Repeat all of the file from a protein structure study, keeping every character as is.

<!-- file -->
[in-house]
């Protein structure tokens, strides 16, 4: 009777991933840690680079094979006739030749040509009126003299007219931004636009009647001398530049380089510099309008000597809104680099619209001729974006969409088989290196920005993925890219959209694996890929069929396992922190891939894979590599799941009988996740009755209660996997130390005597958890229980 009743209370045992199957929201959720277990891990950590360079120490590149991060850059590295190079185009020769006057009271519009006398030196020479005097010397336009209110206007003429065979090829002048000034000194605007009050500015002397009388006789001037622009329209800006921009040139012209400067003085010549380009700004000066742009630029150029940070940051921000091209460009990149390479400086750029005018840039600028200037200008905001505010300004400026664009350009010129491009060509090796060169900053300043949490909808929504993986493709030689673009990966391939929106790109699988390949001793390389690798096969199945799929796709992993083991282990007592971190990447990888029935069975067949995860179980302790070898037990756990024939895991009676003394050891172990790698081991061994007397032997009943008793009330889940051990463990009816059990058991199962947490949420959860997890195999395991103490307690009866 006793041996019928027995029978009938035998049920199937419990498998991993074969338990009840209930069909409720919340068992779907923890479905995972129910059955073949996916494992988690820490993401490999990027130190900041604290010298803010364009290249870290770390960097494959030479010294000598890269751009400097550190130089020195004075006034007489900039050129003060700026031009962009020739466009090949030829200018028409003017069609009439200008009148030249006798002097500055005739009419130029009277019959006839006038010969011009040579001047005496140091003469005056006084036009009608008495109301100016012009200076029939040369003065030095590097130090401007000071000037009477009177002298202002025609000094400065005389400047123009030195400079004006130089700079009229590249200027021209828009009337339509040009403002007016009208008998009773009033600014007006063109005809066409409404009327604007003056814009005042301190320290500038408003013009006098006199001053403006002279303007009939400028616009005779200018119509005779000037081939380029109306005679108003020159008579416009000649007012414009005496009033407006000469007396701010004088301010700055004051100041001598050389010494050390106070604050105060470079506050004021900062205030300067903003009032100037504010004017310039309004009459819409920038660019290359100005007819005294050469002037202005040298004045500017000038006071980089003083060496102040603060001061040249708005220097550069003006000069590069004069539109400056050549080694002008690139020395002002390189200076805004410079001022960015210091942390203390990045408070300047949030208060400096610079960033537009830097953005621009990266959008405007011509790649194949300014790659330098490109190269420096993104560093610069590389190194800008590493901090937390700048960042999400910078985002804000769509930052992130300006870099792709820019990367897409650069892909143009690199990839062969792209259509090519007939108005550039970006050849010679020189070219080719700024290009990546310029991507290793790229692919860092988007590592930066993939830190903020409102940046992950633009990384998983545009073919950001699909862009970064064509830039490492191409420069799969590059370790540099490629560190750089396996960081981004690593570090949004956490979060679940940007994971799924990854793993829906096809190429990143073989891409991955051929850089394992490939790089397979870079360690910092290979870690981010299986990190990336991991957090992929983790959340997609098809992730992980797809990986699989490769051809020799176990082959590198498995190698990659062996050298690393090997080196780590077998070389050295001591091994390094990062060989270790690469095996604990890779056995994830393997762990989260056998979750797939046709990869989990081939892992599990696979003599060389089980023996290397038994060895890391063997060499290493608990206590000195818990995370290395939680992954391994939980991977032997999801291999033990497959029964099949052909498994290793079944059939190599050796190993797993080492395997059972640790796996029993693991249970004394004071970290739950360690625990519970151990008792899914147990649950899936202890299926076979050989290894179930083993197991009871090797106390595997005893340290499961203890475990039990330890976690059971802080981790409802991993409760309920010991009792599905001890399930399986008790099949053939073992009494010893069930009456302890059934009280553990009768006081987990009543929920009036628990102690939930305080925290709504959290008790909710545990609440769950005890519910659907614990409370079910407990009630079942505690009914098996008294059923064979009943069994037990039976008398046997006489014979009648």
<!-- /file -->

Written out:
[in-house]
């Protein structure tokens, strides 16, 4: 009777991933840690680079094979006739030749040509009126003299007219931004636009009647001398530049380089510099309008000597809104680099619209001729974006969409088989290196920005993925890219959209694996890929069929396992922190891939894979590599799941009988996740009755209660996997130390005597958890229980 009743209370045992199957929201959720277990891990950590360079120490590149991060850059590295190079185009020769006057009271519009006398030196020479005097010397336009209110206007003429065979090829002048000034000194605007009050500015002397009388006789001037622009329209800006921009040139012209400067003085010549380009700004000066742009630029150029940070940051921000091209460009990149390479400086750029005018840039600028200037200008905001505010300004400026664009350009010129491009060509090796060169900053300043949490909808929504993986493709030689673009990966391939929106790109699988390949001793390389690798096969199945799929796709992993083991282990007592971190990447990888029935069975067949995860179980302790070898037990756990024939895991009676003394050891172990790698081991061994007397032997009943008793009330889940051990463990009816059990058991199962947490949420959860997890195999395991103490307690009866 006793041996019928027995029978009938035998049920199937419990498998991993074969338990009840209930069909409720919340068992779907923890479905995972129910059955073949996916494992988690820490993401490999990027130190900041604290010298803010364009290249870290770390960097494959030479010294000598890269751009400097550190130089020195004075006034007489900039050129003060700026031009962009020739466009090949030829200018028409003017069609009439200008009148030249006798002097500055005739009419130029009277019959006839006038010969011009040579001047005496140091003469005056006084036009009608008495109301100016012009200076029939040369003065030095590097130090401007000071000037009477009177002298202002025609000094400065005389400047123009030195400079004006130089700079009229590249200027021209828009009337339509040009403002007016009208008998009773009033600014007006063109005809066409409404009327604007003056814009005042301190320290500038408003013009006098006199001053403006002279303007009939400028616009005779200018119509005779000037081939380029109306005679108003020159008579416009000649007012414009005496009033407006000469007396701010004088301010700055004051100041001598050389010494050390106070604050105060470079506050004021900062205030300067903003009032100037504010004017310039309004009459819409920038660019290359100005007819005294050469002037202005040298004045500017000038006071980089003083060496102040603060001061040249708005220097550069003006000069590069004069539109400056050549080694002008690139020395002002390189200076805004410079001022960015210091942390203390990045408070300047949030208060400096610079960033537009830097953005621009990266959008405007011509790649194949300014790659330098490109190269420096993104560093610069590389190194800008590493901090937390700048960042999400910078985002804000769509930052992130300006870099792709820019990367897409650069892909143009690199990839062969792209259509090519007939108005550039970006050849010679020189070219080719700024290009990546310029991507290793790229692919860092988007590592930066993939830190903020409102940046992950633009990384998983545009073919950001699909862009970064064509830039490492191409420069799969590059370790540099490629560190750089396996960081981004690593570090949004956490979060679940940007994971799924990854793993829906096809190429990143073989891409991955051929850089394992490939790089397979870079360690910092290979870690981010299986990190990336991991957090992929983790959340997609098809992730992980797809990986699989490769051809020799176990082959590198498995190698990659062996050298690393090997080196780590077998070389050295001591091994390094990062060989270790690469095996604990890779056995994830393997762990989260056998979750797939046709990869989990081939892992599990696979003599060389089980023996290397038994060895890391063997060499290493608990206590000195818990995370290395939680992954391994939980991977032997999801291999033990497959029964099949052909498994290793079944059939190599050796190993797993080492395997059972640790796996029993693991249970004394004071970290739950360690625990519970151990008792899914147990649950899936202890299926076979050989290894179930083993197991009871090797106390595997005893340290499961203890475990039990330890976690059971802080981790409802991993409760309920010991009792599905001890399930399986008790099949053939073992009494010893069930009456302890059934009280553990009768006081987990009543929920009036628990102690939930305080925290709504959290008790909710545990609440769950005890519910659907614990409370079910407990009630079942505690009914098996008294059923064979009943069994037990039976008398046997006489014979009648």